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Samantha Power and the new war for democracy

A year after Russia invaded Ukraine, could it be that US democracy is the worst advert for the USAID chief's global intervention plan?
An image of the controlled explosion carried out by Norfolk Southern railroad following a toxic chemical spill caused by a derailment in East Palestine, Ohio on 3 February 2023 (Social media)

There is a new spring in the step of America’s democracy warriors since the Russian invasion of Ukraine last February.

USAID chief Samantha Power writes in the current issue of Foreign Affairs that a turning point was reached last year following the invasion, and the forward march of authoritarianism was halted, due in large part to Russia’s disastrous early military campaign.

The rejection by most of the Global South of the US 'war for democracy' shows how limited an appeal this model of US intervention has beyond the battlefields of the Donbas

The high point of authoritarianism, Power says, was in February 2022, just three weeks before Russia’s full-scale invasion, when Chinese President Xi Jinping and Russian President Vladimir Putin announced a new strategic partnership that they claimed would have “no limits”. Since then China has voiced disquiet about the invasion while maintaining its strategic alliance with Moscow.

In "How Democracy Can Win", Power advocates a familiar form of muscular support for civil society and aid to weak or struggling elected governments on the front line of this "battle", in places such as Zambia and Moldova. 

USAID has a budget of around $60bn in the current financial year, the majority of which goes to “international security assistance”, primarily Ukraine ($36.7bn in emergency supplementary funding). The Biden Administration granted the USAID administrator a permanent seat on the National Security Council, a strong indicator of USAID’s key role in US national security strategy.

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Corporate solutions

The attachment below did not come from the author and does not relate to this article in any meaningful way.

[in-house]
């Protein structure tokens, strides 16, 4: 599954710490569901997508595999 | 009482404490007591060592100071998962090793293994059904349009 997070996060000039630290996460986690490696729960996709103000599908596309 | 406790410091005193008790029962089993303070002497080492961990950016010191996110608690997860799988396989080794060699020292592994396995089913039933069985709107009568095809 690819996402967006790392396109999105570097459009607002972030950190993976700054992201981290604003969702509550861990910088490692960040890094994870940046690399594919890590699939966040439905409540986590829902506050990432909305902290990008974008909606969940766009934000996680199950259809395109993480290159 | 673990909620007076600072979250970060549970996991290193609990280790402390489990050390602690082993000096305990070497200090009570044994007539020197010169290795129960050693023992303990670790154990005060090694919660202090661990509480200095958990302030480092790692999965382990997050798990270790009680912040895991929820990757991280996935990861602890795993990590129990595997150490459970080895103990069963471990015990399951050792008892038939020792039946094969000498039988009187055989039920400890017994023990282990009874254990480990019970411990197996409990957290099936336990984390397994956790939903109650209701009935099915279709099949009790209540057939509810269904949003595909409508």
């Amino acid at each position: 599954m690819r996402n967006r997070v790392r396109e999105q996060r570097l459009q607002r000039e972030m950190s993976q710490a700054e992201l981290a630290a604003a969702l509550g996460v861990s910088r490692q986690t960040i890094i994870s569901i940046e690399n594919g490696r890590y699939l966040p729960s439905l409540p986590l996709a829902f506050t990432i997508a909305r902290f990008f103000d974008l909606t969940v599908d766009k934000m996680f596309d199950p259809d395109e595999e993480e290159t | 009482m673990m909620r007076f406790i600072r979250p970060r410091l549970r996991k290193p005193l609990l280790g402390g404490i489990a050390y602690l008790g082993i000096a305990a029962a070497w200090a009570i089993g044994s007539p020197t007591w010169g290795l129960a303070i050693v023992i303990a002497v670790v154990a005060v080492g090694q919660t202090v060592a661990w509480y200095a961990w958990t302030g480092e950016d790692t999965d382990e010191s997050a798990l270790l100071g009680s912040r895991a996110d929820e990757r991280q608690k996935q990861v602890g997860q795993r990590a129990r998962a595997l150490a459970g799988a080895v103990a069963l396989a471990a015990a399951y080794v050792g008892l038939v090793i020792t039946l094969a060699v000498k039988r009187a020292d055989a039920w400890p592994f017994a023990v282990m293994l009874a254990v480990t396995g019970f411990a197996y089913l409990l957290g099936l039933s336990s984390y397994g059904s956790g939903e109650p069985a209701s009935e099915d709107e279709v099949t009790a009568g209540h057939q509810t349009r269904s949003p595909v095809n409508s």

While paying lip service to the problems of economic inequality and exclusion, which Power accepts have caused disillusionment with democracy over the past two decades, her formula for tackling this crisis is essentially a familiar one: corporate-led, technocratic programmes to "strengthen" civil society and enable US-backed media. 

“The United States and other democracies must work more closely with the private sector and civil society groups to identify challenges, build partnerships, and increase investments in digital freedom around the world,” she writes.

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As a pioneer of the responsibility to protect doctrine, Power played a key role in convincing President Barack Obama to intervene and overthrow the Gaddafi regime in Libya in 2011, a war that has had long-term negative consequences for the whole of the Sahel. 

There are many buzzwords in the Foreign Affairs piece related to "challenges" to democracy, which unsurprisingly are mostly Russian and Chinese and, according to Power, require the US and its allies to “update democracy assistance programming to respond to ever-evolving threats”.

Power explains that the US and allies “have formed the Coalition for Securing Election Integrity”, which will “help identify critical elections that the United States and other donor countries can help support and monitor”. (This from a country where elections have long been gerrymandered along racial lines to ensure skewed majorities for white Republicans in states such as Florida and Georgia.)

Power favours gestures such as foreign leaders visiting countries to show their support for certain leaders and parties during critical elections, something that is commonly known as foreign interference in domestic politics.

Failures admitted

She accepts that US aid for civic groups has been increasingly ineffective, as support for US-style liberal democracy declines globally in the face of stagnant living standards, and ever-rising inequality and insecurity.

“For the last three decades, advocates of democracy have focused too narrowly on defending rights and freedoms, neglecting the pain and dangers of economic hardship and inequality," Power writes. 

The flipside of this is that Chinese development aid, which has built key infrastructure in Africa and Asia, has given Beijing the edge in terms of winning friends across the developing world. 

Using aid to fund NGOs and political groups in sovereign states while backing a corporate-led neoliberal policy programme across the world has not, surprisingly, led governments and peoples, with a few exceptions (countries bordering Russia), to embrace US support.

US President Joe Biden (L) speaks with Ukrainian President Volodymyr Zelensky (R) as they attend a joint press conference in Kyiv, on February 20, 2023.